THE UK Government is criminalising parents “trying to do the best for their kids”, an MP has said, as the number of people illegally buying cannabis for medical issues skyrockets.

A YouGov poll commissioned by Sapphire Medical Clinics found nearly 1.8 million people across the UK with a diagnosed medical condition were turning to the black market to help manage their illness. In 2019, a similar survey put the figure at 1.4m.

SNP MP Tommy Sheppard said while the UK Government has legalised cannabis for medical use, it continues to “drag their feet” on the issue, leaving families behind in the process.

“The medical argument has been won,” he told The National, “but they still seem to be stuck when it comes to actually licensing and making the products available.

“There’s an awful lot of inertia and there’s still a 1950s-type attitude among Tory MPs that the blister pack pills people would take are somehow recreational and that it’s about people giving drugs to their children.

“The UK Government is making criminals out of mums and dads trying to do the best for their kids.”

So far, only two cannabis products have been recommended for use by the NHS in Scotland – one for children with rare forms of epilepsy and the other for the treatment of specific symptoms in multiple sclerosis.

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The majority of prescriptions for cannabis are issued privately through clinics such as Sapphire but the cost is prohibitive for many.

Sheppard said the poll should prompt fresh calls for drug laws to be devolved to Scotland.

“I think the case for devolution is compelling,” he said. “My party and the Scottish Government are committed to drug law reform and the fact that this is a public health matter and not a criminal justice one.”

MSP Gillian Mackay, health spokes- person for the Scottish Greens, has previously called for drug laws to be devolved.

She told The National that as long as drug policy is set by the UK Government, it will continue to fail Scotland.

Mackay said: “Nobody should have to use the black market to get medical supplies. The authoritarian drug laws we have in place are badly dated and unfit for purpose.

“The war on drugs approach, pursued for decades in the UK, has evidently failed. It is long past time that we adopted an approach which focuses on restoring people’s dignity rather than criminalising them.”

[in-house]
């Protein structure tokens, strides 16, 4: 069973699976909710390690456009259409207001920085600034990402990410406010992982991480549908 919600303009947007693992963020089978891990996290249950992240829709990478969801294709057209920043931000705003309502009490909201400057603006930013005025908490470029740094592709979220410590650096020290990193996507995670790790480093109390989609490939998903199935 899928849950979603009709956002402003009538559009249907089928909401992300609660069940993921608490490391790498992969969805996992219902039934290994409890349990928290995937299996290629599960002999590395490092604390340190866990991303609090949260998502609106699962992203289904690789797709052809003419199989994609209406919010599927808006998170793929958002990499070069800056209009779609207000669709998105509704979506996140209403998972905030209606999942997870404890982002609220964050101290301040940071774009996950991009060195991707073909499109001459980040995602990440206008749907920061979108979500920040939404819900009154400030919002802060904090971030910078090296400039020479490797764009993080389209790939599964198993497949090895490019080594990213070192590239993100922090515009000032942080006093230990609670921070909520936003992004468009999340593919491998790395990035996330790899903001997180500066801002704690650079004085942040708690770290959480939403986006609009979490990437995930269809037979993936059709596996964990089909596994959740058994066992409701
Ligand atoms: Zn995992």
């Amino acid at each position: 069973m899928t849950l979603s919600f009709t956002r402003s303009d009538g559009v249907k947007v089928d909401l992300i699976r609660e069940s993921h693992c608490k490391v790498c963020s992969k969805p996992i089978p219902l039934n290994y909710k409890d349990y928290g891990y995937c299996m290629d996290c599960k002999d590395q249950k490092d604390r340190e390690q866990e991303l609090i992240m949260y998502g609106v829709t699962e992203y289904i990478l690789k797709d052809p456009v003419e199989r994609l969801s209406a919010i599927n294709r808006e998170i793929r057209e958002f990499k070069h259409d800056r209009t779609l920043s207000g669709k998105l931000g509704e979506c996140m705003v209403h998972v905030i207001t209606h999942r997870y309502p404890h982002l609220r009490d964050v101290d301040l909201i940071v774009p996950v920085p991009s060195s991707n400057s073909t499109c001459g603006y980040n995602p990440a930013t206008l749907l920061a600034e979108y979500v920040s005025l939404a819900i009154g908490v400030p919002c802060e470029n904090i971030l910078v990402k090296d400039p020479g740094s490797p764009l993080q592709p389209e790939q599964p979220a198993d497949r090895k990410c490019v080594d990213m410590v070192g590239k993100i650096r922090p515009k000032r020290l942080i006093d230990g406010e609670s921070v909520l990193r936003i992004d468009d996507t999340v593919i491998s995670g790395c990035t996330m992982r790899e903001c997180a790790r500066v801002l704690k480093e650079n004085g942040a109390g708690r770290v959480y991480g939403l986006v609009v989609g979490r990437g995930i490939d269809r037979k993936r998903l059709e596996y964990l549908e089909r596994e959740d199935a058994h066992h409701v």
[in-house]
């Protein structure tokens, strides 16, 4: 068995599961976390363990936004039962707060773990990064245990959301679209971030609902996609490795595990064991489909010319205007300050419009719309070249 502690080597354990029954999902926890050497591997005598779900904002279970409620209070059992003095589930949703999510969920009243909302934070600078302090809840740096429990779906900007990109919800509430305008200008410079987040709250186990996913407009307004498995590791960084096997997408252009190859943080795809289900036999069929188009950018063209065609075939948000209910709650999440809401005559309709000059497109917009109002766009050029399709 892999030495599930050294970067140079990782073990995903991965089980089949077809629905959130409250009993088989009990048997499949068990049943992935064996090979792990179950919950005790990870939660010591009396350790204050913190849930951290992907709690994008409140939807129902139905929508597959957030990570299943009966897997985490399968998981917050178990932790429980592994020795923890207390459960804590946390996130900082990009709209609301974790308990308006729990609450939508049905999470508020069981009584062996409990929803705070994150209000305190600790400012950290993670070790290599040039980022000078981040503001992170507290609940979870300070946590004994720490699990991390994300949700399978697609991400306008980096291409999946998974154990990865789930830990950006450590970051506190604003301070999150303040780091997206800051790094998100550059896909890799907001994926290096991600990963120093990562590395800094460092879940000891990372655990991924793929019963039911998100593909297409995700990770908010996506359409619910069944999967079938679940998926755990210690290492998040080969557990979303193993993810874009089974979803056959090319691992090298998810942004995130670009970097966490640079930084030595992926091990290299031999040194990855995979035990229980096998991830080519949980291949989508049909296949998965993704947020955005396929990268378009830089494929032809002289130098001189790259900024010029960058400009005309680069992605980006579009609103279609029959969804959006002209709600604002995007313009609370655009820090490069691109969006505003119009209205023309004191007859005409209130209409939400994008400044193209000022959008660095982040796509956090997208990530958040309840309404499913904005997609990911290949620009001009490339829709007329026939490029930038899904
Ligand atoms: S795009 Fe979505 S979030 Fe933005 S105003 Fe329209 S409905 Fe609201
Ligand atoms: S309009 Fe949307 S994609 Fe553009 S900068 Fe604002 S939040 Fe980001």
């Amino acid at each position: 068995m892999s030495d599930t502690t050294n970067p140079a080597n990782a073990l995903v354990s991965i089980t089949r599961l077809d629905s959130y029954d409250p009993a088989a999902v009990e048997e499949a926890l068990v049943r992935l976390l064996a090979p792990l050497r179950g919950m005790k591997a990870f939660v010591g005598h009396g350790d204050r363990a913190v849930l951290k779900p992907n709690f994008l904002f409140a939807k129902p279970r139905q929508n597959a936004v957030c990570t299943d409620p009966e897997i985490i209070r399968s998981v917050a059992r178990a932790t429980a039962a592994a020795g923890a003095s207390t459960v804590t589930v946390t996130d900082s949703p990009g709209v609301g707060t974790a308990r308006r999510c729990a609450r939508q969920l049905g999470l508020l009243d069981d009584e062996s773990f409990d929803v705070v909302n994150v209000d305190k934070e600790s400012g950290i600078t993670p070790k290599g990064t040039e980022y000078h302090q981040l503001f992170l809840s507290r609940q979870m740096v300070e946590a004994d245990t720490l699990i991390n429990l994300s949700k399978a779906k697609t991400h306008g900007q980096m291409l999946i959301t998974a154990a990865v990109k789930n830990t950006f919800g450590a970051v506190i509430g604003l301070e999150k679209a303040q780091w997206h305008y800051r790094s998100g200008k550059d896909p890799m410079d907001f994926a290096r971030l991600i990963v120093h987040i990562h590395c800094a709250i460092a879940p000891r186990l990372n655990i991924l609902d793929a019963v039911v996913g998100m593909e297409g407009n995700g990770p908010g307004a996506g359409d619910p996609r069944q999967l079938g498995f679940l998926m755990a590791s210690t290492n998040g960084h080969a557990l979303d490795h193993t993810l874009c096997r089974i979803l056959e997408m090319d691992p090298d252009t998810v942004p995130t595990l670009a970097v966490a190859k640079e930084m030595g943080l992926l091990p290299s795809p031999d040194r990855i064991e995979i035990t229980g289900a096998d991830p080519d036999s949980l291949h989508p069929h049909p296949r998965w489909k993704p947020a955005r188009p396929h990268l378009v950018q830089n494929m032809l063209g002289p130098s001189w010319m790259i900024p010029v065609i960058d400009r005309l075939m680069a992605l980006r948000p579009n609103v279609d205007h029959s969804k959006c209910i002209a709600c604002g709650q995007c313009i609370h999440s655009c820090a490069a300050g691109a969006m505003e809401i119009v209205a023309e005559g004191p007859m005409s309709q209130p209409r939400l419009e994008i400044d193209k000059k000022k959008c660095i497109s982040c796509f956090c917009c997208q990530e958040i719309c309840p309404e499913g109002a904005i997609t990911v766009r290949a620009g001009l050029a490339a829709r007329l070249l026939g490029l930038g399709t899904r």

Liberal Democrat MP Christine Jardine argues that devolution would not solve the issue, as it lies in the fact hat there have not been enough clinical studies for doctors to feel confident about prescribing cannabis.

Jardine said: “Arguing about who deals with a problem doesn’t solve it, it just prolongs it, and in this case it would not provide the evidence which the medical profession needs.

“The UK Government has promised trials and we must pursue those to ensure medicinal cannabis is available on the NHS for the wellbeing of those whose lives it can change.”

Inverclyde SNP MP Ronnie Cowan said: “It remains a great concern to me that many medicines can be accessed privately in the UK but although passed by the Medicines and Healthcare Products Regulatory Agency they are not deemed cost effective by the National Institute for Health and Care Excellence.

“Of course the important word in that sentence is ‘cost’. Those who can afford it can buy it, those that can’t must go without.”

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A Scottish Government spokesperson said: “The regulation, licensing and supply of medicines remains reserved to the UK Government. This includes the scheduling of Cannabis Based Products for Medicinal Use (CBPMs). The Scottish Government has no power to alter this while responsibility rests with Westminster.

“Although specialist doctors have been allowed to prescribe CBPMs on the NHS since 2018, most have concerns around their safety and efficacy and the lack of robust evidence on their use, particularly the long-term side effects.

“It is only by building this evidence base that specialist doctors will gain the confidence to support the prescribing of unlicensed CBPMs.

“We continue to support the development of UK-based clinical trials which will help to build the evidence base for CBPMs.”